The present study shows that the C allele and the C/C genotype of the rs12979860 SNP of the IFNL3 gene are associated with spontaneous resolution of HCV infection in Italian children. The results of this study were obtained comparing the frequencies of the C and T allele and of the different genotypes of the rs12979860 SNP of the IFNL3 gene between a cohort of children who spontaneously cleared or where chronically infected by HCV with ethnically matched controls. The rationale for this study was that, if the polymorphism influences natural clearance also in children, we would have obtained a frequency difference in these comparisons, since the children who naturally clear the virus will be excluded from the chronic infection cohort, thereby reducing the frequency of the allele that increases the likelihood of spontaneous clearance. The present results confirm the association demonstrated in adults . Two preliminary paediatric studies were already published on the same topic ,  that enrolled a limited number of patients (n = 15 and n = 26, respectively) and used the classical approach of comparing the frequencies of the C/C genotypes in children with clearance and chronic infection. In the present study a significantly higher number of children was enrolled and the value of the results was enforced and validated by the comparisons of alleles and genotypes frequencies among children with chronic infection, spontaneous clearance and, differently by previous studies, with a cohort of ethnically matched controls.
One of the risks of the interpretation of genome wide association studies is to find spurious associations . For this reason, the data extracted by the 1000 Genomes Project in this study were analyzed for consistency with the previous data published on the topic . A higher frequency of the C allele was confirmed in East-Asians, followed by the Europeans and Africans-Americans . The patterns of genetic variation across different populations are shaped by history, environment, and stochastic processes. It is noteworthy that, among the Europeans, a group of individuals from Italy (the country were the study was carried out) had significantly lower frequencies of the C allele and of the C/C genotype than the other Europeans. The European individuals therefore were not considered representative of the cohort of HCV infected children and Italians were selected as reference. The rationale for this choice was the observation that different studies have shown that, despite low average levels of genetic differentiation among Europeans, there is a close correspondence between genetic and geographic distances , . Two major axes of genetic variation have been observed within Europe, namely from North to South and from East to West and two representative populations have been identified, the CEU (Northwestern Europe) and the TSI populations (Tuscan Italians from Southern Europe). The pattern of variation of the rs12979860 SNP of the IFNL3 gene observed among different European populations studied in the 1000 Genome Project is in line with the gradient of genetic variation described among Europeans following the North-Northwest/South-Southeast geographic axis . When interpreting genome wide association studies the optimal solution is to select the geographically closer population as reference , . Spurious associations can arise if genetic structure is not properly accounted for and the results of the present article are the proof of it.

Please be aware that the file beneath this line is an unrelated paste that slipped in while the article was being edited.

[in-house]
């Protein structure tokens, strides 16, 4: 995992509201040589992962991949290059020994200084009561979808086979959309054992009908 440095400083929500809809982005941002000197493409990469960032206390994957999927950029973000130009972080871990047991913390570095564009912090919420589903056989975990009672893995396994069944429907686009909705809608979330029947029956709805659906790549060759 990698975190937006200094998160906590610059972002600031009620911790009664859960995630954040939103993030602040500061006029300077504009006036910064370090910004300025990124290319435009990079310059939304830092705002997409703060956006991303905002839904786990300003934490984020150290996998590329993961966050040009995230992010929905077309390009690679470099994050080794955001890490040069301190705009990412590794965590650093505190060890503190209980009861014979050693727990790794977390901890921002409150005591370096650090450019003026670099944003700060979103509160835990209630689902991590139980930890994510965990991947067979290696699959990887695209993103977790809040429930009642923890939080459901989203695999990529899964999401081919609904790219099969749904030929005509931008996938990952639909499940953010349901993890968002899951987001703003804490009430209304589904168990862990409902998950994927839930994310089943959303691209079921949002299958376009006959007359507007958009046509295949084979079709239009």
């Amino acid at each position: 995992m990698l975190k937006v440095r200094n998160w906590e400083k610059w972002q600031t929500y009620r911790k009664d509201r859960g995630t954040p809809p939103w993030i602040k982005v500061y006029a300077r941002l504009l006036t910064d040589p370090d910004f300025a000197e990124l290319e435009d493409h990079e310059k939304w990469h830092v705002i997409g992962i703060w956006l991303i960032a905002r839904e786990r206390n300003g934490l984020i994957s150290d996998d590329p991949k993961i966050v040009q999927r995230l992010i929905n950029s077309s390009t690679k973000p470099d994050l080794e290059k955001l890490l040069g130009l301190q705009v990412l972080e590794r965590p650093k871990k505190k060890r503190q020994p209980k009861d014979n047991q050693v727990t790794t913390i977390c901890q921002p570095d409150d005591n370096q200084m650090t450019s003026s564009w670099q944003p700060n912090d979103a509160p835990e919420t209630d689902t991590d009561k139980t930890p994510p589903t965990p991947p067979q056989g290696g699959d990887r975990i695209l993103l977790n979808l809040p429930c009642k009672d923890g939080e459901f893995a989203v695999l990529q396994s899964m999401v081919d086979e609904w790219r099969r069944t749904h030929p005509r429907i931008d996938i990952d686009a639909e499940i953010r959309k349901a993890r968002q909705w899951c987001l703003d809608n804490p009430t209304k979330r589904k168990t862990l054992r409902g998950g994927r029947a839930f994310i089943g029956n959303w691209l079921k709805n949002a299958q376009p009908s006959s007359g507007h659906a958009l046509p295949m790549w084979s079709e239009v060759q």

The present study contributes to the understanding of the mechanisms of clearance of HCV infection in children with perinatal infection. Spontaneous clearance of HCV in children perinatally infected has been associated so far with a transaminase flare in the first year of life and with HCV genotype 3 infection , . IFNL3 is a human gene of the host system of innate antiviral defense. The outcome of HCV infection is dependent on the balance between innate immunity of the host and the multiple mechanisms to regulate and evade innate immunity evolved by HCV. Although early studies failed to find altered mRNA expression of IFNL3 associated with different IFNL3 genotypes, since the specificity of real-time PCR primers for IFNL3 has increased (to differentiate between IFN-λ3 and the closely related IFN-λ2), it is now clear that SNPs of the IFNL3 gene affect the expression of IFN-λ3 with the unfavourable allele resulting in less IFN-λ3 expression . Furthermore, recently, a study showed that adults with the unfavourable IFNL3 genotype have depressed innate immune function, particularly with respect to NK cells, suggesting that the decreased expression of IFNL3 affects innate immunity and therefore clearance of HCV . Quantitative and qualitative differences exist between adult and neonatal innate immune cells. Neonatal innate immune cells, for example, as compared with those of adults, have been described to produce lower levels of IFNs . The activity of NK cells also differs between neonates and adults with many differences demonstrated in the pattern of cell-surface activating and inhibitory receptors . Newborn and infant's immune responses are oriented towards immunological tolerance and neonatal innate immune defences are skewed towards protection against extracellular bacterial pathogens rather than intracellular bacterial pathogens and viruses . Despite innate immunity in neonates and infants can be condidered physiologically depressed, it was of interest to evaluate if it still plays a role, in children as in adults, in spontaneous elimination of the virus. The results of the present study, confirming that the rs12979860 SNPs influences the natural history of hepatitis C virus in children, support that hypothesis.
SNPs of the IFNL3 gene have been associated in adults with both spontaneous clearance of HCV infection and response to treatment with combined dual therapy with pegylated IFN and ribavirin. These results suggest that IFN-λ3 has a key role in determining both treatment-induced and spontaneous clearance of HCV. The association between rs12979860 SNP of the IFNL3 gene and spontaneous clearance in children and the homology of this result with those obtained in adults, supports the hypothesis that IFNL3 gene polymorphisms should be evaluated extensively as pretreatment predictor of virological response also in children.